Some weeks ago, I was telling someone about a Star Trek: Voyager episode I had recently viewed. In “The Killing Game,” aliens called Hirogen have taken over the lone starship. The creatures’ culture emphasizes hunting others above everything else, and they’ve brainwashed some of Voyager’s crew members into believing the crew is part of a holodeck story involving French villagers trying to resist Nazis. (The story ends spectacularly, with holographic Klingons from another simulation battling aliens and Nazis alike.)
At one point in the story, one of the holographic Nazi characters is extolling the grandeur of Hilter’s Third Reich. “No one can deny us, no power on Earth or beyond,” he proclaims with stern Aryan arrogance. “Not the Christian Savior, not the God of the Jews. We are driven by the very force that gives life to the Universe itself.”
Apart from being one of the rare mentions of God, much less Christ, on Star Trek, I simply needed to pause the DVD at that point and recover. Whew. It took a moment to realize this was a picture of true history. There were, and still are, people who think this way. The program presented it for what it was: evil. And this was one of those moments in which I almost prayed for this character to be defeated, then realized my disbelief had been suspended quite high, and that my prayer could be redirected to reality instead.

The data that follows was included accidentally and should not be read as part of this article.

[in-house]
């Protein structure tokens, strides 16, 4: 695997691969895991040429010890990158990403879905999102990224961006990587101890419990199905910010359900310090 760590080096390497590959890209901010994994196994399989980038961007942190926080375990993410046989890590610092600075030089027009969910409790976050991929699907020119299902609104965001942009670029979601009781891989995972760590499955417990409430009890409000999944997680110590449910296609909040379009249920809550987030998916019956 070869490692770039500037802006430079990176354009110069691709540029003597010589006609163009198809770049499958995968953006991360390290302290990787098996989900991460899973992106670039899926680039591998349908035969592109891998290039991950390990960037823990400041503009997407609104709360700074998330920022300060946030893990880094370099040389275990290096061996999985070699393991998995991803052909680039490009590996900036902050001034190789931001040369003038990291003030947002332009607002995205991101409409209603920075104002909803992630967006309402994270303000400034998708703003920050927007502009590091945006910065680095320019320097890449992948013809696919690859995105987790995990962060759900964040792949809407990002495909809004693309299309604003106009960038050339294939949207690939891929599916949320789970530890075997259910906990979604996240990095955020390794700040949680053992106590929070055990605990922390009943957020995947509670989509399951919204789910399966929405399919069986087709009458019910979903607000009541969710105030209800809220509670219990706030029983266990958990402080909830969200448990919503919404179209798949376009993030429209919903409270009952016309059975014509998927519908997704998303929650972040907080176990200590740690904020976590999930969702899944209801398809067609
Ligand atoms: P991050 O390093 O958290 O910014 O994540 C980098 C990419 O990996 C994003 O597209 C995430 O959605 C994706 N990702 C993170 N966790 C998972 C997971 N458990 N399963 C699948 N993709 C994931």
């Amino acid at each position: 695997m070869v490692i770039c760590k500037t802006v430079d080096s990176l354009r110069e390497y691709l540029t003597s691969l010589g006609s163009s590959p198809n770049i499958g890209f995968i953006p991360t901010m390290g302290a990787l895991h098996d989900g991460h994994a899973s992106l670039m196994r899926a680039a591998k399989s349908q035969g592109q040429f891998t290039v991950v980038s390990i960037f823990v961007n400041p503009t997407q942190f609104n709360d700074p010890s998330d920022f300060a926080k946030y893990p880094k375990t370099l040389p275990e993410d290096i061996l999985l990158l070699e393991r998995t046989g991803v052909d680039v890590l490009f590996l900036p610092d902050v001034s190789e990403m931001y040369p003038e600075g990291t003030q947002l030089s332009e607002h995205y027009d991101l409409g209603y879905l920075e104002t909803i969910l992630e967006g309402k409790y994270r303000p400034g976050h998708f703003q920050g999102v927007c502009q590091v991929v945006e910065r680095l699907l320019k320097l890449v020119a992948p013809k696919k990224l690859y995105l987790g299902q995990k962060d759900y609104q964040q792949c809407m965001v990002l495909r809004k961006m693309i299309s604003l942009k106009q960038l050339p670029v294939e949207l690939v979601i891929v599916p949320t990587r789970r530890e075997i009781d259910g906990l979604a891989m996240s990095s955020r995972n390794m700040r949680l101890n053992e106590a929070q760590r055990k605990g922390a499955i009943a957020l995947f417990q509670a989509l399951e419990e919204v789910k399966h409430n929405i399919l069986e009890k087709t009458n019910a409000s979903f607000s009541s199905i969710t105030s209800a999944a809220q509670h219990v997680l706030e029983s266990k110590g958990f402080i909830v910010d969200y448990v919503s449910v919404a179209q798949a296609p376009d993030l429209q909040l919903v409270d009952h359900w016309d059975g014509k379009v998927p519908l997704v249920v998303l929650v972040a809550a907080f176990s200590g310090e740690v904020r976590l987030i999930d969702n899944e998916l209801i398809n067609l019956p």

In that moment, darkness was clear. But then, God and His truths seemed even clearer.
Someone might react with revulsion, though, wondering, How in the world could you stand hearing that? Such an objection is confusing to me. After all, Scripture is full of blasphemous statements, too — if taken out of context. Psalm 14:1 says, “There is no God,” then rebuts it. Ecclesiastes is full of philosophical wanderings that often resemble stream-of-conscious thoughts, and just as often seem to deny God. False doctrines in the church are frequently echoed in the epistles, then refuted and crushed by the Truth.